OMB to deliver competitive sourcing data
- By Sara Michael
- May 10, 2004
Bush administration officials, hoping to foster more informed discussions about the controversial issue of competitive sourcing, plan to deliver the first report on the topic to Congress this month.
"We've been in the anecdote business," Clay Johnson, deputy director for management at the Office of Management and Budget, said last week at a Gartner Inc. conference in Washington, D.C. "We need to base progress and discussions on facts."
Administration officials are expected to report to Congress by May 24, Johnson said, a requirement that was included in the fiscal 2004 consolidated appropriations bill.
Included in the report will be the number of public/private competitions completed, the government functions involved, the competitions' costs and estimated savings from completed competitions.
"I don't know what will be in the report, but I bet it says competitive sourcing varies by agency," Johnson said. "I think it will show this is a great thing to do. It makes sense."
Following recent revisions, the competitive sourcing process, as outlined in OMB's Circular A-76, is now fair and transparent, he said. Confusion, particularly among federal employees, still surrounds the issue because strong facts about the competitions have not been available, he said.
"There's a lot of misunderstanding on competitive sourcing," Johnson said. "There soon will be more facts on the table for us to have more meaningful conversations. The concerns will diminish as we become more comfortable with the facts."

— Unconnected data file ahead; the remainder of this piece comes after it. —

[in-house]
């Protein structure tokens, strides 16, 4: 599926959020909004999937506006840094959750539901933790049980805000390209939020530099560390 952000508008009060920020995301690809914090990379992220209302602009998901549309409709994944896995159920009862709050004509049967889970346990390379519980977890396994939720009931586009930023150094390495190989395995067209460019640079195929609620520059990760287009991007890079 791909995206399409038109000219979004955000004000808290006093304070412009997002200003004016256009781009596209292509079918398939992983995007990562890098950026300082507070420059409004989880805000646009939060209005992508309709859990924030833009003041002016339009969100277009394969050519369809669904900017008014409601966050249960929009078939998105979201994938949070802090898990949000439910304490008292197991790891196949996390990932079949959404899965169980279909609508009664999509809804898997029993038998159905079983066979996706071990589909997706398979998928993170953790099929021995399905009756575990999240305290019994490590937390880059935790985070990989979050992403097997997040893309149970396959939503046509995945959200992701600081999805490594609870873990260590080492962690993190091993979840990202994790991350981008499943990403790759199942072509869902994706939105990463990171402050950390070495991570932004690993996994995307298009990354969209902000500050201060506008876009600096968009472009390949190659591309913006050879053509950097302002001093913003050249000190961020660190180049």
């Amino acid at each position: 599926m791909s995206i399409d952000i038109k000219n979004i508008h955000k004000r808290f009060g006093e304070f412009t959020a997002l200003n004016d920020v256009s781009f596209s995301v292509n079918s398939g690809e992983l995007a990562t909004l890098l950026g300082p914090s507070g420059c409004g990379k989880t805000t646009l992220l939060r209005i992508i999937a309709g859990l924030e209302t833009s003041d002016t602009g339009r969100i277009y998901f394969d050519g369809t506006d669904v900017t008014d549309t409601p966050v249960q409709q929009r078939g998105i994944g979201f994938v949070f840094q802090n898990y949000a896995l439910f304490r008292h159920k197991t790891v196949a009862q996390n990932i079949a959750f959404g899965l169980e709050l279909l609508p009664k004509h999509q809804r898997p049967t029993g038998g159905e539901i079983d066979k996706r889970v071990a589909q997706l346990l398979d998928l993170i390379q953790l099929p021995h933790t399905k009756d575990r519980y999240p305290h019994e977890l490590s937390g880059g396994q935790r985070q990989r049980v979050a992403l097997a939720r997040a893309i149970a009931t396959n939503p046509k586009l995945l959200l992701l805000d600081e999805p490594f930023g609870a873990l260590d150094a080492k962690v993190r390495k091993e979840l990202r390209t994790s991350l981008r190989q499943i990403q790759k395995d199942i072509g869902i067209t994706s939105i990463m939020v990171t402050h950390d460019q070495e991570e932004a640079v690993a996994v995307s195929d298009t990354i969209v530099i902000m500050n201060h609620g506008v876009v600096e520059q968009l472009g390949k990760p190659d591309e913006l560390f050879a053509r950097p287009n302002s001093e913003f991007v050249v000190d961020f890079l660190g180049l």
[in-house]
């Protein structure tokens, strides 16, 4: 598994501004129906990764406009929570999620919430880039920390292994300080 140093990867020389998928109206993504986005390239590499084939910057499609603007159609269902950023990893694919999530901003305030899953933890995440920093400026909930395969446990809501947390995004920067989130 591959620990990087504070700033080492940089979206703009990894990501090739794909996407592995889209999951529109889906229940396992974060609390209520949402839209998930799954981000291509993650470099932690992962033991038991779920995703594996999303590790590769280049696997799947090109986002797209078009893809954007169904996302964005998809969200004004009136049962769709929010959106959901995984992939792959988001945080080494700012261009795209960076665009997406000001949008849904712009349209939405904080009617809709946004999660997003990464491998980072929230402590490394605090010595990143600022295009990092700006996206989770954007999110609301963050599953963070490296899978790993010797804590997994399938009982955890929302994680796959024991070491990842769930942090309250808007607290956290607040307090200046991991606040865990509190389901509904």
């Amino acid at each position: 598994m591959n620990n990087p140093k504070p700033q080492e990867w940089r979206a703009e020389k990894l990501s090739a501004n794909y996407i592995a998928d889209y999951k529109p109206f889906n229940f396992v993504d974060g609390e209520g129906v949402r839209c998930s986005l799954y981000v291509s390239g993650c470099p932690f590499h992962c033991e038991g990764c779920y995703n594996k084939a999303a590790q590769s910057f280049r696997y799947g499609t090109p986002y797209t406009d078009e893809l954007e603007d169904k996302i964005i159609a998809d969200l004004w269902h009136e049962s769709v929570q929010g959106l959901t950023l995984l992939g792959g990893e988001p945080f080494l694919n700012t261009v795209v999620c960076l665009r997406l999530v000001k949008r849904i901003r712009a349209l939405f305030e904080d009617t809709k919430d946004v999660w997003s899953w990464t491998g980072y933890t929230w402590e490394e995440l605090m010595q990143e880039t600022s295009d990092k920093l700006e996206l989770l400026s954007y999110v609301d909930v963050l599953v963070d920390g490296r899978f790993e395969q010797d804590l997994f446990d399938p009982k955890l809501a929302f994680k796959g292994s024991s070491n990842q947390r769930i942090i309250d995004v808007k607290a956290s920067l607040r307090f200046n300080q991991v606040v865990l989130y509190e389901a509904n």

Chip Mather, senior vice president of Acquisition Solutions Inc., said gathering relevant data is the foundation of performance-based acquisitions and competitive sourcing, each of which aim to improve government performance.
"It's the whole premise of performance-based, having those measures and metrics to tell you how well you've done," Mather said.
Alan Chvotkin, senior vice president and counsel at the Professional Services Council, said there hasn't been much competitive sourcing planning and action yet under the new circular, so it might be a sparse first report. However, it should give the administration an opportunity to comment on the past year's progress in competitive sourcing, he said.
"I hope they use this as an opportunity to make some observations about the A-76 process," he said. "Maybe they will make some suggestions on some areas that need to be reviewed."